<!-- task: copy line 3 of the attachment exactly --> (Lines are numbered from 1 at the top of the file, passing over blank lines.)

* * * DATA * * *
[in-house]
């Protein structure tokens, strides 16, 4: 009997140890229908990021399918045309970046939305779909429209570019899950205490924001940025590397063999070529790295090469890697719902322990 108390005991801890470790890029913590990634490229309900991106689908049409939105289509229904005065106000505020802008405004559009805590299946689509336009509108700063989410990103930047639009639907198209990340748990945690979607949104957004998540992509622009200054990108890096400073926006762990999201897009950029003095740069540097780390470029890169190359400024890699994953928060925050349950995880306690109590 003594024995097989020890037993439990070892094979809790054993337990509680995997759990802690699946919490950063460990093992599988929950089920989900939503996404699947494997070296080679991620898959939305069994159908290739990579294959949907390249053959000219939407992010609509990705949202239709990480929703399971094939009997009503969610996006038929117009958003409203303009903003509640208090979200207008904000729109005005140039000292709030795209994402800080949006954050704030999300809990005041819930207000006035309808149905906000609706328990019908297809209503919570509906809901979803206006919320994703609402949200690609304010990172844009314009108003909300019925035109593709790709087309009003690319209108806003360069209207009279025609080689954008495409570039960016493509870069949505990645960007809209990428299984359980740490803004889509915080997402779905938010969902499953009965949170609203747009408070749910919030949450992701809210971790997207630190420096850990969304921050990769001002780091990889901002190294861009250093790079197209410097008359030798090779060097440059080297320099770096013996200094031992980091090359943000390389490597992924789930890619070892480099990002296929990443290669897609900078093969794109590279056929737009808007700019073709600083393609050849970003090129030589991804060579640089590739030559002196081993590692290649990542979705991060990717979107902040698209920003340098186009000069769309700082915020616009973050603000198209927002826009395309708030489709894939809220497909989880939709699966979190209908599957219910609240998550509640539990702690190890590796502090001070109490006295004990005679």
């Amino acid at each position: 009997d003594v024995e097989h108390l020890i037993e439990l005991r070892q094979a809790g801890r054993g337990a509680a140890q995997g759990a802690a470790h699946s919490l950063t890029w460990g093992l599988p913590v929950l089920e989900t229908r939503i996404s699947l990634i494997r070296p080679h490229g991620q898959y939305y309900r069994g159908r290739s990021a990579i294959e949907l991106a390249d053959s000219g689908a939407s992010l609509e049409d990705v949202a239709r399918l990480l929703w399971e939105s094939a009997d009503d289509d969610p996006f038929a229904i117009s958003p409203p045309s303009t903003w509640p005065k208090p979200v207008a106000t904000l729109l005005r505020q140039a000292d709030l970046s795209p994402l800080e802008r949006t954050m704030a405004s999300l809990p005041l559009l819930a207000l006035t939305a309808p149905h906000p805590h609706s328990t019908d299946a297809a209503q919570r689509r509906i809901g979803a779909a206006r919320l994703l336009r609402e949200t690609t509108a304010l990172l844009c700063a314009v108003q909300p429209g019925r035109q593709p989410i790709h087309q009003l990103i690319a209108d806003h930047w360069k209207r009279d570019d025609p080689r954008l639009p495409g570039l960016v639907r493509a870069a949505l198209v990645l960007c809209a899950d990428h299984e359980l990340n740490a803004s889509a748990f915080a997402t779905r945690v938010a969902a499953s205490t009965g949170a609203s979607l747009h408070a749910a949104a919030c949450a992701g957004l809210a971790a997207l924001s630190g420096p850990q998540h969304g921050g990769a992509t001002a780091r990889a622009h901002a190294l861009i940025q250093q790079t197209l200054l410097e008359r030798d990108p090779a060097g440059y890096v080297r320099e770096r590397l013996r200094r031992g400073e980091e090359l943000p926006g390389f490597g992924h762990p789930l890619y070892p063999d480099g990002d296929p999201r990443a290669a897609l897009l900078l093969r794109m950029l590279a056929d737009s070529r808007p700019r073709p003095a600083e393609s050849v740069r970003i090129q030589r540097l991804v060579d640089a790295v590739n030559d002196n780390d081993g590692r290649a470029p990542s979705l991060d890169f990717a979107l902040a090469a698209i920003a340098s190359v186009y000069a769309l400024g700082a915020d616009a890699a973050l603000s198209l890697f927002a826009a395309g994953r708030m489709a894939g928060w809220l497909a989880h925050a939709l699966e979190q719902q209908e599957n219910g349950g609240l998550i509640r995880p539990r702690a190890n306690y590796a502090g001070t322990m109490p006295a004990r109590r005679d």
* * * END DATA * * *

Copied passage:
């Amino acid at each position: 009997d003594v024995e097989h108390l020890i037993e439990l005991r070892q094979a809790g801890r054993g337990a509680a140890q995997g759990a802690a470790h699946s919490l950063t890029w460990g093992l599988p913590v929950l089920e989900t229908r939503i996404s699947l990634i494997r070296p080679h490229g991620q898959y939305y309900r069994g159908r290739s990021a990579i294959e949907l991106a390249d053959s000219g689908a939407s992010l609509e049409d990705v949202a239709r399918l990480l929703w399971e939105s094939a009997d009503d289509d969610p996006f038929a229904i117009s958003p409203p045309s303009t903003w509640p005065k208090p979200v207008a106000t904000l729109l005005r505020q140039a000292d709030l970046s795209p994402l800080e802008r949006t954050m704030a405004s999300l809990p005041l559009l819930a207000l006035t939305a309808p149905h906000p805590h609706s328990t019908d299946a297809a209503q919570r689509r509906i809901g979803a779909a206006r919320l994703l336009r609402e949200t690609t509108a304010l990172l844009c700063a314009v108003q909300p429209g019925r035109q593709p989410i790709h087309q009003l990103i690319a209108d806003h930047w360069k209207r009279d570019d025609p080689r954008l639009p495409g570039l960016v639907r493509a870069a949505l198209v990645l960007c809209a899950d990428h299984e359980l990340n740490a803004s889509a748990f915080a997402t779905r945690v938010a969902a499953s205490t009965g949170a609203s979607l747009h408070a749910a949104a919030c949450a992701g957004l809210a971790a997207l924001s630190g420096p850990q998540h969304g921050g990769a992509t001002a780091r990889a622009h901002a190294l861009i940025q250093q790079t197209l200054l410097e008359r030798d990108p090779a060097g440059y890096v080297r320099e770096r590397l013996r200094r031992g400073e980091e090359l943000p926006g390389f490597g992924h762990p789930l890619y070892p063999d480099g990002d296929p999201r990443a290669a897609l897009l900078l093969r794109m950029l590279a056929d737009s070529r808007p700019r073709p003095a600083e393609s050849v740069r970003i090129q030589r540097l991804v060579d640089a790295v590739n030559d002196n780390d081993g590692r290649a470029p990542s979705l991060d890169f990717a979107l902040a090469a698209i920003a340098s190359v186009y000069a769309l400024g700082a915020d616009a890699a973050l603000s198209l890697f927002a826009a395309g994953r708030m489709a894939g928060w809220l497909a989880h925050a939709l699966e979190q719902q209908e599957n219910g349950g609240l998550i509640r995880p539990r702690a190890n306690y590796a502090g001070t322990m109490p006295a004990r109590r005679d």